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Liberals seem to think that the pathway to impeaching Donald Trump is as simple as walking from one room of your house to the other.

As a matter of fact, they are resting on a very thin wave that could come apart on them at any moment.

It’s assumed at this point that the impeachment of President Donald Trump is a fait accompli.

No matter what kind of exculpatory evidence might come out between now and the end of the impeachment inquiry, po-faced Democrats will all vote to deliver articles of impeachment to the Senate where, it’s assumed, a trial designed as an elaborate campaign advertisement will ensue.

However, this is all predicated on an assumption that may not actually come to pass. There’s a nuclear option that hasn’t yet been considered: What if there isn’t any trial?

That sounds counterintuitive. After all, if there’s an impeachment, there’s got to be a trial, right? Well, not exactly. Generally speaking, if you’re following the established procedure, that’s what happens.

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But here’s the thing: None of this has followed the established procedure.

The Democrats’ kangaroo court has been an insult to both courts and kangaroos. Republicans’ ability to ask questions was limited and they lacked subpoena power. The hearings were held behind closed doors and selective leaks were designed to give the impression that the evidence being given was far more damning than it actually was.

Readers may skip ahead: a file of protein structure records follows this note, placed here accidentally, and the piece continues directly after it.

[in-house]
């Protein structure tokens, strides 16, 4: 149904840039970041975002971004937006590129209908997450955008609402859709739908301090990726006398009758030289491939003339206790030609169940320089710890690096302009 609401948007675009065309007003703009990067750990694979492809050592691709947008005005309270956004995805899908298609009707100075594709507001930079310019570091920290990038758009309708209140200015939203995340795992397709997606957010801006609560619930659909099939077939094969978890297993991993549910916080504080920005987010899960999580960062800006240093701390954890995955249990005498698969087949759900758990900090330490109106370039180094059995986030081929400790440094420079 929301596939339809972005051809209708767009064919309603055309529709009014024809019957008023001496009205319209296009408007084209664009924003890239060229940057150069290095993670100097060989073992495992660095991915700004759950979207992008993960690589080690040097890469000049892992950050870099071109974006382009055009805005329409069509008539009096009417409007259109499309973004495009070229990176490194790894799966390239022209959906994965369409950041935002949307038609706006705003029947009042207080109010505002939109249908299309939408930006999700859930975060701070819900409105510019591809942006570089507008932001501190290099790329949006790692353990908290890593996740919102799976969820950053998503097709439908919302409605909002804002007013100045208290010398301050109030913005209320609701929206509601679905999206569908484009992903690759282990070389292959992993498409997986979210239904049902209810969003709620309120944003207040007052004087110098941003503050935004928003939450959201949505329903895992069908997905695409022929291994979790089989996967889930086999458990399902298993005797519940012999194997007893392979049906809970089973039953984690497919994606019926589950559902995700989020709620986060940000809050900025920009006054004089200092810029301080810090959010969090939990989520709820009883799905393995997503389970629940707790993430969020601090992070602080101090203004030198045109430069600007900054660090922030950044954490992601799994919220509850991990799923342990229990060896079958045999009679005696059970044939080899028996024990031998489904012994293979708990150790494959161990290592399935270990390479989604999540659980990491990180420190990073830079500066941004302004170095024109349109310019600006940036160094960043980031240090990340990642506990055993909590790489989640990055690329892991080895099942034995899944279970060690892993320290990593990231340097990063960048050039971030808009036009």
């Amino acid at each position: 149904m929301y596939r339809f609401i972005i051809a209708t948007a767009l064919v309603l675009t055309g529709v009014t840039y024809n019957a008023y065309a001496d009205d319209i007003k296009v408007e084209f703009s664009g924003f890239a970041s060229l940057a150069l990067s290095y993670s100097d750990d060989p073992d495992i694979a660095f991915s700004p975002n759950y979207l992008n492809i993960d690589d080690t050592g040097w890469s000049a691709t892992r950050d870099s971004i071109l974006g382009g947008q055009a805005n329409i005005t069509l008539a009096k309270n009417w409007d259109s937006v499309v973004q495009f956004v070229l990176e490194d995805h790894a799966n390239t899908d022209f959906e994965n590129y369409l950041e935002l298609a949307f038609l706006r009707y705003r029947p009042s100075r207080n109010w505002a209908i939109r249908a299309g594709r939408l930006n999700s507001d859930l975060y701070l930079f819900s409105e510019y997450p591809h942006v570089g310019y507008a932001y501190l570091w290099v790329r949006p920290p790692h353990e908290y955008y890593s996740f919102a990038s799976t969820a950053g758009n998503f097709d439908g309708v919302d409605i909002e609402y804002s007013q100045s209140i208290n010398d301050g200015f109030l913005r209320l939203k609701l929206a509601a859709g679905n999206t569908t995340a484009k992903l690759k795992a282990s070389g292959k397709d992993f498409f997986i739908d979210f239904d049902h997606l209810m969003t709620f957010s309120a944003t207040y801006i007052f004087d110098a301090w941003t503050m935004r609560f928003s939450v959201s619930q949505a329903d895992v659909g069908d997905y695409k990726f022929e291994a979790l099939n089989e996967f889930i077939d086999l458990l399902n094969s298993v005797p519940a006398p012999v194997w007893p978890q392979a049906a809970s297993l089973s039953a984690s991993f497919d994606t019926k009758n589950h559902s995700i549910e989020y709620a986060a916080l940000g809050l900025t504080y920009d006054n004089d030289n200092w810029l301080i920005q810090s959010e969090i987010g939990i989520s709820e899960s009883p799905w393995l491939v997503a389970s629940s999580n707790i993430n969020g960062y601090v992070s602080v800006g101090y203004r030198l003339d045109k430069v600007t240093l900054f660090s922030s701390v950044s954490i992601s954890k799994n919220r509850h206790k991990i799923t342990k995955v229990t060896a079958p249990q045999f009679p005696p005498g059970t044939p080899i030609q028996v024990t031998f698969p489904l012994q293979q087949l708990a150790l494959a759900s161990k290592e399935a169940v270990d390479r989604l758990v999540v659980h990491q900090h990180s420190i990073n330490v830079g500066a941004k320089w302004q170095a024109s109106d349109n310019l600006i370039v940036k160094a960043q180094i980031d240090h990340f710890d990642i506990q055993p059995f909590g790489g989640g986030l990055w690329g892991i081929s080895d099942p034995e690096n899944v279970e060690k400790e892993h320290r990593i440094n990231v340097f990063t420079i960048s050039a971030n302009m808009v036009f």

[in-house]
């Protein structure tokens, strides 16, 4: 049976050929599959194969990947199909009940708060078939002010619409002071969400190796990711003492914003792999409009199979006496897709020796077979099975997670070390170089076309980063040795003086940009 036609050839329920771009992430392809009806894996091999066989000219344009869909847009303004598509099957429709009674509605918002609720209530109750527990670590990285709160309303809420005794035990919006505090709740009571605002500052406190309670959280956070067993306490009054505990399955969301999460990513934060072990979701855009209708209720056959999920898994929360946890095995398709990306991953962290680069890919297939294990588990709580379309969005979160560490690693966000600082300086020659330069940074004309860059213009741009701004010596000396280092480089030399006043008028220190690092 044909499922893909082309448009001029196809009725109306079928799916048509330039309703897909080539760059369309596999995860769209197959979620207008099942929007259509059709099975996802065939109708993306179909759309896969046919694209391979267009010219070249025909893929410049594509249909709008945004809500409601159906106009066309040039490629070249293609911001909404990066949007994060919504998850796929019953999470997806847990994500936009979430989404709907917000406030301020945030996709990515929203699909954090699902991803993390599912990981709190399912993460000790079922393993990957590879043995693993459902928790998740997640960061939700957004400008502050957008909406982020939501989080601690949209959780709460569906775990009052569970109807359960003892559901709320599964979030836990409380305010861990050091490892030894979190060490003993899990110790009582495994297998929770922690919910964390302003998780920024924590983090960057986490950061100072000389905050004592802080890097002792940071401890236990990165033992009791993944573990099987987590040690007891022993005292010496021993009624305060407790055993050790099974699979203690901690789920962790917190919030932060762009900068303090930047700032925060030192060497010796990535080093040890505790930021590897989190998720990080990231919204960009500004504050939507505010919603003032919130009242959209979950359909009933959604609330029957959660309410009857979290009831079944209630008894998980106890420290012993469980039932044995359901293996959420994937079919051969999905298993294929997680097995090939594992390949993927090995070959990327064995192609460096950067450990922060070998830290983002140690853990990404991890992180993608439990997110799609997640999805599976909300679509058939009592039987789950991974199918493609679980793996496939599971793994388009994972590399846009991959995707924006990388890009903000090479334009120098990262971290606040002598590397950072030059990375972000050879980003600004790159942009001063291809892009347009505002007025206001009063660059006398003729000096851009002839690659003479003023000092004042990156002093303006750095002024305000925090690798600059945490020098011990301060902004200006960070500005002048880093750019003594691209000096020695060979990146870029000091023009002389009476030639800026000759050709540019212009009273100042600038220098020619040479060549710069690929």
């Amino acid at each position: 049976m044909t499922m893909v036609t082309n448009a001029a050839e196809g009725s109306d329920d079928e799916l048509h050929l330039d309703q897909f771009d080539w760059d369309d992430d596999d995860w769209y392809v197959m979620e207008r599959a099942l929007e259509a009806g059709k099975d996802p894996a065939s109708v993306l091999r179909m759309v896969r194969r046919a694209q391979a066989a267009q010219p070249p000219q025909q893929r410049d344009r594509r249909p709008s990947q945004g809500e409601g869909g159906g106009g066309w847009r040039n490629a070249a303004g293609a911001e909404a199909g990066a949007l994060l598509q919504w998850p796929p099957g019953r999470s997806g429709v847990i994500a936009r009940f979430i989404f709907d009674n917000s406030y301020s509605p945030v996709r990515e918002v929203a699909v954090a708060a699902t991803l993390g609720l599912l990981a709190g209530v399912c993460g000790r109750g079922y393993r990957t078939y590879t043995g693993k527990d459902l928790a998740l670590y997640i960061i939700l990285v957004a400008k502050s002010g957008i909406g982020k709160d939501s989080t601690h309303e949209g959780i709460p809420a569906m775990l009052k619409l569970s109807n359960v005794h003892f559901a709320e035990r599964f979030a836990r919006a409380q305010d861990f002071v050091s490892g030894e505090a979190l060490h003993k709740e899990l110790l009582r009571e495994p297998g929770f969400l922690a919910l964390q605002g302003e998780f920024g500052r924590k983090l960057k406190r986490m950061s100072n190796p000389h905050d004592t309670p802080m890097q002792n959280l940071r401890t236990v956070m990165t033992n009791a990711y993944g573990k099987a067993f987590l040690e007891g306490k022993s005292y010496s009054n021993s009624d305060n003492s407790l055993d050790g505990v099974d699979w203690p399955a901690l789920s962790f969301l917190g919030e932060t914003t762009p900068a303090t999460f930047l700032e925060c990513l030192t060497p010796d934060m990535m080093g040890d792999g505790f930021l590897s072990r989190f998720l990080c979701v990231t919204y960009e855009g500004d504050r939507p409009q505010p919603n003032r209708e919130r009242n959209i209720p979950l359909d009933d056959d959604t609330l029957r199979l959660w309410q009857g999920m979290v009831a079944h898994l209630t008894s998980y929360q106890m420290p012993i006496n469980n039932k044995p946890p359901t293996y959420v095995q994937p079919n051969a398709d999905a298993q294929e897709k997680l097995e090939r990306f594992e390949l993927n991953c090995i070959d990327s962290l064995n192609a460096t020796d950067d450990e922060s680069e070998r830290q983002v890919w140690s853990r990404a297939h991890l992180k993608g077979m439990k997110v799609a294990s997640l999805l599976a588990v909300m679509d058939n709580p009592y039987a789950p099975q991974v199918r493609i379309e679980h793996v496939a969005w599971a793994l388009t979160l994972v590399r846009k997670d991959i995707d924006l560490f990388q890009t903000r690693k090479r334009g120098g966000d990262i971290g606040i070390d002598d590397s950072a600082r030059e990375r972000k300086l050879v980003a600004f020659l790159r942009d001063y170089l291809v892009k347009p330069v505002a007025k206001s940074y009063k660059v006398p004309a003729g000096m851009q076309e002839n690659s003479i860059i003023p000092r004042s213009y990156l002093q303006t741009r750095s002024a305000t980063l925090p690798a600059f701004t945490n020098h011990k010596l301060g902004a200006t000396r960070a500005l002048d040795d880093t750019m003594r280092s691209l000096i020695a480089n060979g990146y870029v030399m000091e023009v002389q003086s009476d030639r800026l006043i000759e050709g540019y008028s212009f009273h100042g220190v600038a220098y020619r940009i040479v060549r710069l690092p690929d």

Now we have open hearings in the House, except the primary difference is that the thumbs are on the scales of justice publicly as opposed to privately. And you know what? Nobody in the media seems to particularly care.

So, about that nuclear option. If the de facto indictment is a joke, why even bother with a trial?

But the Senate has to take it up if the House chooses to impeach, right? Well, that’s not what the Constitution says.

Article I, Section 3 of the Constitution says, “The Senate shall have the sole Power to try all Impeachments.” Notice, however, it says nothing the Senate having to take up impeachment. From what we can infer, that’s at the sole discretion of the upper chamber.

That’s apparently the opinion of former acting Attorney General Matt Whitaker, who doesn’t think the Senate needs to take the issue up even if the House decides to impeach the president.

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